St. Petersburg Times
Special report
Video report
  • For their own good
    Fifty years ago, they were screwed-up kids sent to the Florida School for Boys to be straightened out. But now they are screwed-up men, scarred by the whippings they endured. Read the story and see a video and portrait gallery.
  • More video reports
Multimedia report
Print Email this storyEmail story Comment Email editor
Fill out this form to email this article to a friend
Your name Your email
Friend's name Friend's email
Your message

New hotel brings hope for progress

The $8-million Hampton Inn & Suites is across East Bay Drive from Largo Central Park.

Published December 28, 2005

LARGO - Downtown Largo's first brand-name hotel opened its doors last Tuesday, another signal that the city's multimillion investment in its historic core might be paying dividends.

The city, which has improved streets and other public spaces downtown, hopes the $8-million Hampton Inn & Suites will pull in other businesses, helping downtown again become a destination.

"I think they're going to do well and we'll see new investments in the area," Mayor Bob Jackson said. "Other people will look at that and say "It's not a backward town anymore. Largo has something to offer."'

But progress won't be easy, Jackson said. "Downtown is hard nut to crack," he said.

The 92-room hotel, across East Bay Drive from Largo Central Park, was developed by BayStar Hotel Group of Tampa, which owns and manages it. BayStar chief executive officer and chairman George Glover said he was attracted to Largo because it was home. "I grew up in Largo and started working at 12 at my father's theater (the Largo Theatre), two blocks from the hotel," said Glover, 57.

Glover contacted Jackson in 2003 after Pinellas hotel developer Marc Menna decided not to build a hotel on the property, which is the former site of Largo's police headquarters.

A feasibility study produced results not as "robust" as Glover would have liked. "But knowing the area," he said, "I thought it could be a prosperous enterprise."

The Hampton Inn is expected to accommodate business travelers as well as tourists, said Paul Alfama, assistant general manager.

"The beach is 2 miles away and a lot of those hotels have closed," he said.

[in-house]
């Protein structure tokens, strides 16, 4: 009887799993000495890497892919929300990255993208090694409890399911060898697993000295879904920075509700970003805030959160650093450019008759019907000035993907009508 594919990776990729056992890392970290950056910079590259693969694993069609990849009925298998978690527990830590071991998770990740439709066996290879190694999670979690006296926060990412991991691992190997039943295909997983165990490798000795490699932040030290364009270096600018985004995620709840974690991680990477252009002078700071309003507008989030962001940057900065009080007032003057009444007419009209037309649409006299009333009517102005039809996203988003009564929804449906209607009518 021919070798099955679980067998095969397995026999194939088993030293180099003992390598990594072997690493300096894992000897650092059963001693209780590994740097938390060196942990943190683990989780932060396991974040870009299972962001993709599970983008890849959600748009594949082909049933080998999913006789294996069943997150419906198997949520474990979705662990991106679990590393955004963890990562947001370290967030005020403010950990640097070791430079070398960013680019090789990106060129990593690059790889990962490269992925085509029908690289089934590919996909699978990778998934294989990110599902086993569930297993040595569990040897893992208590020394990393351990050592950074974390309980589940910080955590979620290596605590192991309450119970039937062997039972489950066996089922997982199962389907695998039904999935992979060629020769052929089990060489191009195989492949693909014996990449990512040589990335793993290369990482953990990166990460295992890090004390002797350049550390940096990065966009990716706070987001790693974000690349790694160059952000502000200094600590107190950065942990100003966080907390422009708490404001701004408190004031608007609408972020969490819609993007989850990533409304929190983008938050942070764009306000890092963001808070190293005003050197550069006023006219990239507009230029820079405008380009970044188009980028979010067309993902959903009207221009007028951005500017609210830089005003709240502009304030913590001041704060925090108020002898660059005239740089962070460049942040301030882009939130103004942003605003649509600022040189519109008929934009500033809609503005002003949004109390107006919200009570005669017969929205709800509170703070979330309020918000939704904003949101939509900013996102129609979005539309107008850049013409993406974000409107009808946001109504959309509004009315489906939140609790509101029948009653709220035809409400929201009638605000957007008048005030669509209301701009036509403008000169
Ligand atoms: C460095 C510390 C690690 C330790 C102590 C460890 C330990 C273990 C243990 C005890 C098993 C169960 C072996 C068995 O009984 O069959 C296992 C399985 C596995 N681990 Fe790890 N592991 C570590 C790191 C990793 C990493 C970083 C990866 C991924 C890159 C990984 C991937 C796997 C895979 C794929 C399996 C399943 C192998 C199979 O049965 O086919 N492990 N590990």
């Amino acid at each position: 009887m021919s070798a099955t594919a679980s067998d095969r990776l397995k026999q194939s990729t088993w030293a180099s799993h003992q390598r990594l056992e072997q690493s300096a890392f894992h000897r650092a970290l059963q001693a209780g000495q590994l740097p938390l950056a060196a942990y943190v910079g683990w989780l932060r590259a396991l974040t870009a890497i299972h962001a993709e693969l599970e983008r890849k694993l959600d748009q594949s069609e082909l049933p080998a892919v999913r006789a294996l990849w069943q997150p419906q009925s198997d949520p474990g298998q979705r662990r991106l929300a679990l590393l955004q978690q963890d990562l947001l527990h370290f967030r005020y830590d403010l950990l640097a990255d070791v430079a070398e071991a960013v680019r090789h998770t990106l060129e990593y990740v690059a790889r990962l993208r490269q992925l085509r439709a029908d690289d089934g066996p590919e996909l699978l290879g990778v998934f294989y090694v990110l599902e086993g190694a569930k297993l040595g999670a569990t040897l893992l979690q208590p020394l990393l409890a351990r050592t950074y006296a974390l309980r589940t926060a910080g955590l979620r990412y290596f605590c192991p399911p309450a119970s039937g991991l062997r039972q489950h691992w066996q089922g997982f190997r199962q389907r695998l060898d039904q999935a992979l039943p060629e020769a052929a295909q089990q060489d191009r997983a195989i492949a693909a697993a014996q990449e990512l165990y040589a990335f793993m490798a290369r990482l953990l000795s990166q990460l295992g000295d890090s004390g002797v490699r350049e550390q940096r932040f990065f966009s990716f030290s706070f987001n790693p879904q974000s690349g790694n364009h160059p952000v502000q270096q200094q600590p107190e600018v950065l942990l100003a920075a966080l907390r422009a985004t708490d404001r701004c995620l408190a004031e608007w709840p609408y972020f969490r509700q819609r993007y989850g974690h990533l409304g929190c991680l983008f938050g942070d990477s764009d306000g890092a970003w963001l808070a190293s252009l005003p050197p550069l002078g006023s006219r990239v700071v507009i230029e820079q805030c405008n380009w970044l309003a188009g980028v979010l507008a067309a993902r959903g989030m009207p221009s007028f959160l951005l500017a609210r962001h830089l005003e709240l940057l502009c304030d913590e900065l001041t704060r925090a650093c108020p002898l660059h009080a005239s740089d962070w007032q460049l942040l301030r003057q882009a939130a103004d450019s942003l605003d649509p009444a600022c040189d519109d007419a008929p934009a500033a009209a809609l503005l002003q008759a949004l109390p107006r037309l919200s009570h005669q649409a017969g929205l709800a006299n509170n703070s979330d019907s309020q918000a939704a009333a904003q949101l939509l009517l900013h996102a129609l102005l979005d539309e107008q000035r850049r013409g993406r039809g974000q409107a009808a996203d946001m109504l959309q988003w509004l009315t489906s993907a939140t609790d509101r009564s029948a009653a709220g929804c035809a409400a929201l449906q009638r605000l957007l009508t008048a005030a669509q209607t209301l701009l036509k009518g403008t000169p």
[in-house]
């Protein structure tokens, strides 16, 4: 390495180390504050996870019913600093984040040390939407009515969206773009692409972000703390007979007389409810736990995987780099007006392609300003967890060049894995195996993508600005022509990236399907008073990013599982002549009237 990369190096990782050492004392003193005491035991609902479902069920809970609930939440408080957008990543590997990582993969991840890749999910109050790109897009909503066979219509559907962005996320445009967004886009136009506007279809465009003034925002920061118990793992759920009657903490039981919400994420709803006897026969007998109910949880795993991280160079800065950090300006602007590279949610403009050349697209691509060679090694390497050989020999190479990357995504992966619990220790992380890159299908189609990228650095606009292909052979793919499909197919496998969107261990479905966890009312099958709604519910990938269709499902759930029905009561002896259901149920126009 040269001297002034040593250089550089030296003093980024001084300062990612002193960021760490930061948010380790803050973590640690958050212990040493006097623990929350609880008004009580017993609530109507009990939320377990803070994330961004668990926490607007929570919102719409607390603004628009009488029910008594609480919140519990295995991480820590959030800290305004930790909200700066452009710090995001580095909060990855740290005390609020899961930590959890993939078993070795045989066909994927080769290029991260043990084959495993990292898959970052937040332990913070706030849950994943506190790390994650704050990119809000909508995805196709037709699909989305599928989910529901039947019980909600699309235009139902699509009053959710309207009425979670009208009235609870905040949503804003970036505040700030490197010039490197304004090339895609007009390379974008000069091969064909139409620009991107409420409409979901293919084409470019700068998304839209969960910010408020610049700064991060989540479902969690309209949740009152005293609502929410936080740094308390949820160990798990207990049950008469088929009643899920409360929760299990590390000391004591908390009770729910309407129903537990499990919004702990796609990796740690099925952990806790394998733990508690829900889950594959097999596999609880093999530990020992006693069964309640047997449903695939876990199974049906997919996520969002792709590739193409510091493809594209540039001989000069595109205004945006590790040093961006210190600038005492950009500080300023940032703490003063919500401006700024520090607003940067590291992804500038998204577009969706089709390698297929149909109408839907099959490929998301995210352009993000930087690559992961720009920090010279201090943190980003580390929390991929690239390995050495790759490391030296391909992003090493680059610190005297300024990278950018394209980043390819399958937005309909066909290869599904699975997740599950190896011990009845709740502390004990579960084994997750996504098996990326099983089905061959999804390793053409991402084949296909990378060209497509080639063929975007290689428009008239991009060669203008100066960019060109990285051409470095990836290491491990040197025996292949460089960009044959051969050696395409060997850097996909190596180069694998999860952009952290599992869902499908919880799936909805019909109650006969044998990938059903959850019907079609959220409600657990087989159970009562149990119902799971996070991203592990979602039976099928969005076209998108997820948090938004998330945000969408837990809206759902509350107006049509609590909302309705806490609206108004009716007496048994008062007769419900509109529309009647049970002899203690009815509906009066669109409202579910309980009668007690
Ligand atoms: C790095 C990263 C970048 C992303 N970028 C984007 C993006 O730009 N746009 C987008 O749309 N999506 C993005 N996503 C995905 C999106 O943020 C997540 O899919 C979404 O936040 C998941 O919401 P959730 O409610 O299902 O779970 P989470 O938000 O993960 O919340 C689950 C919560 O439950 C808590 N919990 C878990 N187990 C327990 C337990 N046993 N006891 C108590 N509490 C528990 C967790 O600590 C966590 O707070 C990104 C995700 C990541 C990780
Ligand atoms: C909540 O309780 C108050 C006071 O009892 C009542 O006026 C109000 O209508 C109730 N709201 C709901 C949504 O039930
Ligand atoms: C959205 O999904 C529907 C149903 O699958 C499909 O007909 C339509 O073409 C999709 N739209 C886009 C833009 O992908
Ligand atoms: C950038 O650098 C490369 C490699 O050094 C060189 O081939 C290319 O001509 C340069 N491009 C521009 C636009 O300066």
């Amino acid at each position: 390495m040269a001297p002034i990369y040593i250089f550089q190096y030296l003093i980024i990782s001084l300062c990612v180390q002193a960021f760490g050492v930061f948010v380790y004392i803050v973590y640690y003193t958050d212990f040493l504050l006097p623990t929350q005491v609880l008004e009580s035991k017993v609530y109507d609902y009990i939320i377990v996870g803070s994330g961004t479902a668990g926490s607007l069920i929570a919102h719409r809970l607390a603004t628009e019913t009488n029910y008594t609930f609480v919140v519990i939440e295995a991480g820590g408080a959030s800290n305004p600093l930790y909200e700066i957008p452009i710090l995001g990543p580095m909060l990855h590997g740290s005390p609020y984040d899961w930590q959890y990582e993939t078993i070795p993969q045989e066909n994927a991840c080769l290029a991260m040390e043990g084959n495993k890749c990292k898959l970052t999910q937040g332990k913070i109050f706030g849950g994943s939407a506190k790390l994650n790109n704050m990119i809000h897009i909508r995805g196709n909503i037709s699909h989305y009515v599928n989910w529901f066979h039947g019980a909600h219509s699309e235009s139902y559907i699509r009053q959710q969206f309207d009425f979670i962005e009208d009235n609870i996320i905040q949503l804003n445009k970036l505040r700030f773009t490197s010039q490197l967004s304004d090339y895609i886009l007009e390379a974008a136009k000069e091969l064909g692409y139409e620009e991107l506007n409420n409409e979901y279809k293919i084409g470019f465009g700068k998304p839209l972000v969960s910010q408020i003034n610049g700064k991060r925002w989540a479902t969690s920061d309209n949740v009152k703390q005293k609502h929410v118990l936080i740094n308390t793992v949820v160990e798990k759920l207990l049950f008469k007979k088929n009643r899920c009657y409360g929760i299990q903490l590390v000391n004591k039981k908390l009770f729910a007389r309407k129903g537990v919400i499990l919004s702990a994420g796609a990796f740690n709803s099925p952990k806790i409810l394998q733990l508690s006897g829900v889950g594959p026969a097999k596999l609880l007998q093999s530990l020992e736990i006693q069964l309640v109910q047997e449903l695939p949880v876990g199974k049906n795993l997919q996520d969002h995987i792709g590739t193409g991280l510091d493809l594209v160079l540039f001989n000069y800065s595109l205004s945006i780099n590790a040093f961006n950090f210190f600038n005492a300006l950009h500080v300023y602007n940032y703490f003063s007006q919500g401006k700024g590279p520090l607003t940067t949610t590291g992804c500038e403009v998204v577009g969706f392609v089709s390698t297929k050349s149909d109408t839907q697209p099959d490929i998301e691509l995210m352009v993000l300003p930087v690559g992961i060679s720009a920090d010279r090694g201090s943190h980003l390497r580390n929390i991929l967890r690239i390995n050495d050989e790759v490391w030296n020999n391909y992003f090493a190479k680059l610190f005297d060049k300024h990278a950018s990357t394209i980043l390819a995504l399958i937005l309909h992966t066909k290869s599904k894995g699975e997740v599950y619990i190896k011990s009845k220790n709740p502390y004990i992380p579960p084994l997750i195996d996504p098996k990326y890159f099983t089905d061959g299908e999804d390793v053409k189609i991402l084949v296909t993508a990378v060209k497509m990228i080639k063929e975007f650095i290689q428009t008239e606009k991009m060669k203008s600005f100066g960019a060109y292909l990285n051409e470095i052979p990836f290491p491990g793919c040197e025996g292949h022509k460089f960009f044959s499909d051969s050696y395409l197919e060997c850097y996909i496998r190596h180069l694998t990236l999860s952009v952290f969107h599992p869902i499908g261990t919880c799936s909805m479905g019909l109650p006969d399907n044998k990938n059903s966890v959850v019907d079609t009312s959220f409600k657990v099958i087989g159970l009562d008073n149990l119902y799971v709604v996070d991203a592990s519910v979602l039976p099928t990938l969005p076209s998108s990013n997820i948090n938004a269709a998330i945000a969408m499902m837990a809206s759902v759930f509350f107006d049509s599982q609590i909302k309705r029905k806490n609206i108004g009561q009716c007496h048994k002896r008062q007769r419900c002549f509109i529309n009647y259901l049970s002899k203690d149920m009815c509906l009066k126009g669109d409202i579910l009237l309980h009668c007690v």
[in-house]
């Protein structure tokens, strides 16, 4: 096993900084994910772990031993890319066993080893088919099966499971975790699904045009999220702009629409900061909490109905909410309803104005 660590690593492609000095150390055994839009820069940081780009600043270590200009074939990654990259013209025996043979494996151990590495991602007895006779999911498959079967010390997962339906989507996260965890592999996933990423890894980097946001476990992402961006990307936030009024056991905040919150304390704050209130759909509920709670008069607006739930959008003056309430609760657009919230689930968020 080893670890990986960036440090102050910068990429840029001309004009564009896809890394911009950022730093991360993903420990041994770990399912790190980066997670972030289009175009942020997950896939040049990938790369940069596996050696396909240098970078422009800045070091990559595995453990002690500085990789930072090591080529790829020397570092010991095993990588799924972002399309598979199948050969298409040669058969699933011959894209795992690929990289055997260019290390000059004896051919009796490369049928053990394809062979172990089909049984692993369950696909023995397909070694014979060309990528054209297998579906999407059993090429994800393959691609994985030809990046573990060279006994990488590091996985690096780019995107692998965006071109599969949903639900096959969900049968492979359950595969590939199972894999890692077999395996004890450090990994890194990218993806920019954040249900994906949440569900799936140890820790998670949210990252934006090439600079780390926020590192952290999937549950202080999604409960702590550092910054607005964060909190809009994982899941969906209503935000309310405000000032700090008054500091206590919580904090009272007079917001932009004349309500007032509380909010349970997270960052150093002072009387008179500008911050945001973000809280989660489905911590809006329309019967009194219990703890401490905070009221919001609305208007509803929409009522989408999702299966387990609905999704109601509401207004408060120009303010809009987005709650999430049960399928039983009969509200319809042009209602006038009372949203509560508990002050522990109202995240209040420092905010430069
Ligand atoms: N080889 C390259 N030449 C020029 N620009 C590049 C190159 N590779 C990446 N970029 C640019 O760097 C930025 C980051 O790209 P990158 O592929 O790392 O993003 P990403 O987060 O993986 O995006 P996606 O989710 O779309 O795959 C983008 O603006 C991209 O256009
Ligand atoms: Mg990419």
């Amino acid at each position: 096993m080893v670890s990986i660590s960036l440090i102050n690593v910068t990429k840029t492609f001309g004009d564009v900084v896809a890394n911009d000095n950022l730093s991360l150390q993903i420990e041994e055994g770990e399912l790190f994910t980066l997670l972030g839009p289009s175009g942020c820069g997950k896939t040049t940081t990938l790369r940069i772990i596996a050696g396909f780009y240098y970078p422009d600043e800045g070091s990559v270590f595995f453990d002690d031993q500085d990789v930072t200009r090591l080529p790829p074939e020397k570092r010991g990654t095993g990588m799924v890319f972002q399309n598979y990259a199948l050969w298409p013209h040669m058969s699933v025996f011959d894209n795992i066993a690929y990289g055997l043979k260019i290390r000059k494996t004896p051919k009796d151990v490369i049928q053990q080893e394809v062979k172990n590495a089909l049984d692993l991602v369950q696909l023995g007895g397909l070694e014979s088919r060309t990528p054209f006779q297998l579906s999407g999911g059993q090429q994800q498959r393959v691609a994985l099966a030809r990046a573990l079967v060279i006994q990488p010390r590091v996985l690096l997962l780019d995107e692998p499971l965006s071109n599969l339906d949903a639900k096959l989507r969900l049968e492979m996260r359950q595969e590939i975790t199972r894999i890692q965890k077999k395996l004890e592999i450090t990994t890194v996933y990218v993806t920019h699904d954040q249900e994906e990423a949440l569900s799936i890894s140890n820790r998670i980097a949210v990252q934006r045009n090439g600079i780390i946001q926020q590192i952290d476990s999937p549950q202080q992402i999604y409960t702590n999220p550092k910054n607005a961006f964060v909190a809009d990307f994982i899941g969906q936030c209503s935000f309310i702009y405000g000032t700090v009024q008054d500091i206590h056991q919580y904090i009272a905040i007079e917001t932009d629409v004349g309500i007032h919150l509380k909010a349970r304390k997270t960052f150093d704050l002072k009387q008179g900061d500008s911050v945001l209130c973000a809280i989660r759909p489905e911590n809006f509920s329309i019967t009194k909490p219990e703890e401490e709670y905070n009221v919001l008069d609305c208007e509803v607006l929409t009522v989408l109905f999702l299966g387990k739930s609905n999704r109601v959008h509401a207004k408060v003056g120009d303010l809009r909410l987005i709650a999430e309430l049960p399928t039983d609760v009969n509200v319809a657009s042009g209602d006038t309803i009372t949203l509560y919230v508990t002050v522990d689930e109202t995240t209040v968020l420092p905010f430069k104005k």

Hotel rooms are decorated in neutrals and modern prints and have granite counter tops and dark wood furnishings. The landscaping includes plants matching those at the park across the street.

BayStar Hotel Group recently opened a Hampton Inn & Suites off Interstate 4 in east Tampa. It has been involved in nine hotels in Florida as builder, operator or consultant.

Downtown Largo has seen little major development other than West Bay Village, a $12-million housing and retail project that opened in phases on the south side of Bay Drive in recent years. That project, built by Hyde Park Builders based in Tampa, was heralded as the first big step in downtown's revitalization effort.

Largo spent about $18-million widening and improving West Bay Drive, the main street through downtown. The city also supported the new Hampton Inn by waiving about $130,000 in city fees and selling the police property for $800,000.

The 2.6-acre site was appraised at about $1.3-million, officials said.

Now City Manager Steve Stanton wonders whether other private sector business owners will invest in downtown.

"Hopefully the development community would do it without city participation," Stanton said.

Lorri Helfand can be reached at 445-4155 or at


65 standard rooms, $129 per night

27 suites, $149 per night

No restaurant or bar

Breakfast bar included

Free high-speed Internet in all rooms

[Last modified December 28, 2005, 00:37:18]

Share your thoughts on this story

[an error occurred while processing this directive]
Subscribe to the Times
Click here for daily delivery
of the St. Petersburg Times.

Email Newsletters